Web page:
01 May 2011

Disparate Impact I

'That's not fair!'

One hears it often from the mouths of youngsters.  Universal justice has not been satisfied if I don't get one more cookie.  I was good, I deserve it.

Mom replies,

'Life isn't fair.'

It's a lesson we quickly forget.

Tennis fans, gather round.  Riddle us this:  Why don't women and men compete against each other in professional tennis? 

Is that fair?

You may not know this, but tennis began as a women's sport only.  After a while men got interested too, and demanded to be let into the tournaments. Which they were, and soon roundly beating the top women players 99% of the time. Fair?

Women knocked out of all the top spots, and most of the middle spots, relegated to 'mop-pushing' at the bottom of the ranks.  Not fair.

The ladies at last put their foot down and relegated men to certain matches only, and then certain tournaments only, and finally to their own separate tour.  Total gender segregation.


Yes yes, it didn't happen exactly that way.  But if tennis had in fact started out co-ed, would it have shaken out any differently?  Probably not.  All right, definitely not.

True as it may ring, my tennis-origins story was indeed a fable; my boxing-origins one, however, is not:

The first documented account of a bare-knuckle fight in England appeared in 1681, and the first English bare-knuckle champion was James Figg in 1719. […]  Early fighting had no written rules. There were no weight divisions or round limits, and no referee.

No tennis free-for-all ever happened, but a boxing one sure did.  These two would have been thrown in the ring together, and 'may the best man win.'   That is, Genaro there would likely have been squashed like a bug.

But rules appeared, weight classes came into being.  So…

Boxing fans, gather round.  Riddle us this:  Why must some boxers fight in 'featherweight' and others in 'heavyweight' matches?  Why not throw any two in the ring, and let the best man win?  It's a dog-eat-dog world after all.  Why coddle the short fries?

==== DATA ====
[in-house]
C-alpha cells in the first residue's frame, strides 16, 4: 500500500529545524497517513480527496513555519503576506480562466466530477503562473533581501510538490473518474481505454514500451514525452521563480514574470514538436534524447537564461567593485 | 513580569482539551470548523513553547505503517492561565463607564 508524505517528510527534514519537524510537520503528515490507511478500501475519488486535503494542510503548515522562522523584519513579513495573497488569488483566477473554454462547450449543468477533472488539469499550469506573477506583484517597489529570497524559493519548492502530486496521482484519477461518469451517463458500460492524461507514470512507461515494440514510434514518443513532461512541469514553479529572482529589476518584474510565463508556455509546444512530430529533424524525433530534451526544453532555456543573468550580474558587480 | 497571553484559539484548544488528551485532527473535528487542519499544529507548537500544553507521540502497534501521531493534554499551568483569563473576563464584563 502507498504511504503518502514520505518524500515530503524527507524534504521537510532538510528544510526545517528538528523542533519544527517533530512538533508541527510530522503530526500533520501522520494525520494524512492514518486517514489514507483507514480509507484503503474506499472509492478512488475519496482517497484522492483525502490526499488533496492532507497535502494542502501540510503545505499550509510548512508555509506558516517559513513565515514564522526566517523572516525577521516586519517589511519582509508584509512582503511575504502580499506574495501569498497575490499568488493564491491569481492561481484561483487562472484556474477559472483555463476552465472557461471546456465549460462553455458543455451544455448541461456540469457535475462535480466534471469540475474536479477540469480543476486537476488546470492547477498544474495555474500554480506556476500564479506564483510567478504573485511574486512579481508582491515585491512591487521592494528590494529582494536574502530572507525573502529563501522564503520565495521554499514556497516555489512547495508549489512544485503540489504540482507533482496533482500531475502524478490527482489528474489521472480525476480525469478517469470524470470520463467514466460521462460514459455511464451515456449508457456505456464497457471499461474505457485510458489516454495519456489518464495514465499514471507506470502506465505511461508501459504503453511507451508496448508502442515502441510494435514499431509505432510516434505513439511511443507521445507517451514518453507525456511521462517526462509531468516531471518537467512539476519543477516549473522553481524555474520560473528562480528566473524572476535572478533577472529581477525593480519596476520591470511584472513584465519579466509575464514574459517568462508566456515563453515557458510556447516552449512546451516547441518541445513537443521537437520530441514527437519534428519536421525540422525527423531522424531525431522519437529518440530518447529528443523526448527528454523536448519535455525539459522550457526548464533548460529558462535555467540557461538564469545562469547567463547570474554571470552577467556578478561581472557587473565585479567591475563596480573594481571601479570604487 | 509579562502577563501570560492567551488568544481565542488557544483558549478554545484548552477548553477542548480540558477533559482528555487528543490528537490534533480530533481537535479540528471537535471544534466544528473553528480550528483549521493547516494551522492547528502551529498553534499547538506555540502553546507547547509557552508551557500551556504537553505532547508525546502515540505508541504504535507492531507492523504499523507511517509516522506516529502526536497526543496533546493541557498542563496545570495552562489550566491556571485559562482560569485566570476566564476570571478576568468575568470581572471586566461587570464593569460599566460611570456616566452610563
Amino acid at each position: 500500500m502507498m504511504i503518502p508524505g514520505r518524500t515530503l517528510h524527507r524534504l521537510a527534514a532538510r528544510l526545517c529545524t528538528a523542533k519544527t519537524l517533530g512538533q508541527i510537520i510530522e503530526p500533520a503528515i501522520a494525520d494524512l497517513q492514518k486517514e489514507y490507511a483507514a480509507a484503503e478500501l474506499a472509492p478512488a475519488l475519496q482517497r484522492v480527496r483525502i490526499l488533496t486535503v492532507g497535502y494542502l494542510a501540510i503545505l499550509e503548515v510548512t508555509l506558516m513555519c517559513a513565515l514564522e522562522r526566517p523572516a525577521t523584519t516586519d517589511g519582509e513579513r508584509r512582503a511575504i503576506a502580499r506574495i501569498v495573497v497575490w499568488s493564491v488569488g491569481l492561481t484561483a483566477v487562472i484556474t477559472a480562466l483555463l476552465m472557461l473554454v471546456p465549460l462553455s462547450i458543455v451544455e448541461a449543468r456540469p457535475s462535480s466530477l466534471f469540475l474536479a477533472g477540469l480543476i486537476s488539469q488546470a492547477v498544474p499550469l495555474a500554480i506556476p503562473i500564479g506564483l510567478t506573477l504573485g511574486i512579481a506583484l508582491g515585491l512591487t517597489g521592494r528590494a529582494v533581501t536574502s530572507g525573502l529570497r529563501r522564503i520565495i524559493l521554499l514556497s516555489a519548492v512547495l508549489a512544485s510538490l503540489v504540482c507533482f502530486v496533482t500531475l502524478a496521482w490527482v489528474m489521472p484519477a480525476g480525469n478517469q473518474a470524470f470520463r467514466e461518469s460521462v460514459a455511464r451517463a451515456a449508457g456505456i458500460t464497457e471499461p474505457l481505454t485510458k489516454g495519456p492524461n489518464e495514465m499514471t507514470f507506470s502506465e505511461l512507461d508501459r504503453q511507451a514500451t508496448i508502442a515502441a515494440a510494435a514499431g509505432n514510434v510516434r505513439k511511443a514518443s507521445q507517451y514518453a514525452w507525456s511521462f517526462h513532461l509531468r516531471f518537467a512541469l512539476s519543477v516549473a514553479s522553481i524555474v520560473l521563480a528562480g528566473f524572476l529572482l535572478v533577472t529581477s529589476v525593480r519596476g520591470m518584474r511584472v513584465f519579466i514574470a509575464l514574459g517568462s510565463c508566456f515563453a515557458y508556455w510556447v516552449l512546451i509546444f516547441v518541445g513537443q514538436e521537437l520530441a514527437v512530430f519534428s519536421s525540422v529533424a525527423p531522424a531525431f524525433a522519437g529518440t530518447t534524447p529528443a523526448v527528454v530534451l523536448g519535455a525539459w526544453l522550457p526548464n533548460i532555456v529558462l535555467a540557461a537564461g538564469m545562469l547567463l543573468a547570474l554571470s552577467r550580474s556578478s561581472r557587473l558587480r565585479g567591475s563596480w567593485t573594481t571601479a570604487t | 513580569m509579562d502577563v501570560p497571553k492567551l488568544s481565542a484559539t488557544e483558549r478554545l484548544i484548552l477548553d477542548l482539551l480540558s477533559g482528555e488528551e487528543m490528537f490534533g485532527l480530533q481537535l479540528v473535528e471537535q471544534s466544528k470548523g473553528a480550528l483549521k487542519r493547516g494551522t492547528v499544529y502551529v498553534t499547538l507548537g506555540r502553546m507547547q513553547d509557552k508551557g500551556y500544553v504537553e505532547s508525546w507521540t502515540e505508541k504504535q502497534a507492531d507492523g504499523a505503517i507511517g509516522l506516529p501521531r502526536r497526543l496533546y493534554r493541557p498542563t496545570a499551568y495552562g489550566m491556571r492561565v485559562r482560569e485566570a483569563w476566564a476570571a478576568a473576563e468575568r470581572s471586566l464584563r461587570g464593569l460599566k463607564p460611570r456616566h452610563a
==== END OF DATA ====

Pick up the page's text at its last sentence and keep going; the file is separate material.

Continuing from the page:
Our friend Wiki tells us this terrible inequity began in 1909, and why:

'Size mismatches were dangerous for the smaller boxer and unsatisfying for the spectators.'
Dangerous?  Unsatisfying?

But the heavyweights, don't forget, rake in a hefty chunk more prize money than the little guys.  A very hefty chunk indeed.  It's just plain unfair, really, to assume the lads born with a smaller frame are incapable of punching in the highest weight class.  They too deserve the fame, the glory, the riches of the big guys.

Or so they think.

So they picket.  They pester.  They write angry letters to their congressmen.  Laws are passed.

What they want are quotas.

And quotas are what they get.

The World Boxing Association bows to political pressure and agrees:  A certain number of sub-126-pounders must be let into the heavyweight class every year.  By mandate.  They would have in fact already been there, if they had just had a better upbringing and smarter trainers and lots of vitamins, which we'll be happy to supply them, with a nice public subsidy of course.

Off we go, the 'integrated' WBA matches start, and…

The fights are, quelle surprise, a giant bore.  They're over quick.  The viewers lose interest.  Stop buying tickets.  Stop buying merchandise.  Revenue plummets.  The Association is now laying off staff.   WBA would love to put an end to these unprofitable bouts, but with the Small Boxers' Lobby such a fearful force in Congress, they can't.

'Unsatisfying to the spectators,' Wiki told us.  'Unsatisfying to the spectators,' says the WBA to the government.

The government's response?  'Tough.'

There is a wrong that must be righted here, and justice has a price.

Nonetheless, politicians are scratching their heads.  Why are these poor little fellows losing so consistently?  We've poured millions into top-notch trainers for them, and sparkling new equipment, and eating regimes, and…


And still, why not hold them all to the same standard?  Punch like a 200-pounder, or go home. That's what I want to see.  Exciting boxing.  Biggest, strongest.  

Yet try as they might, each bout ends up looking like this. 

Perversely, it almost seems that demanding the same punching ability from a featherweight as from a heavyweight results in fewer featherweights being able to compete at all.

Why on earth, befuddled politicians whisper in hushed tones, is this perfectly sensible standard having such a... such a 'disparate impact' on these two groups? 

Nature has so clearly made them equal.

Stay tuned for Part II...

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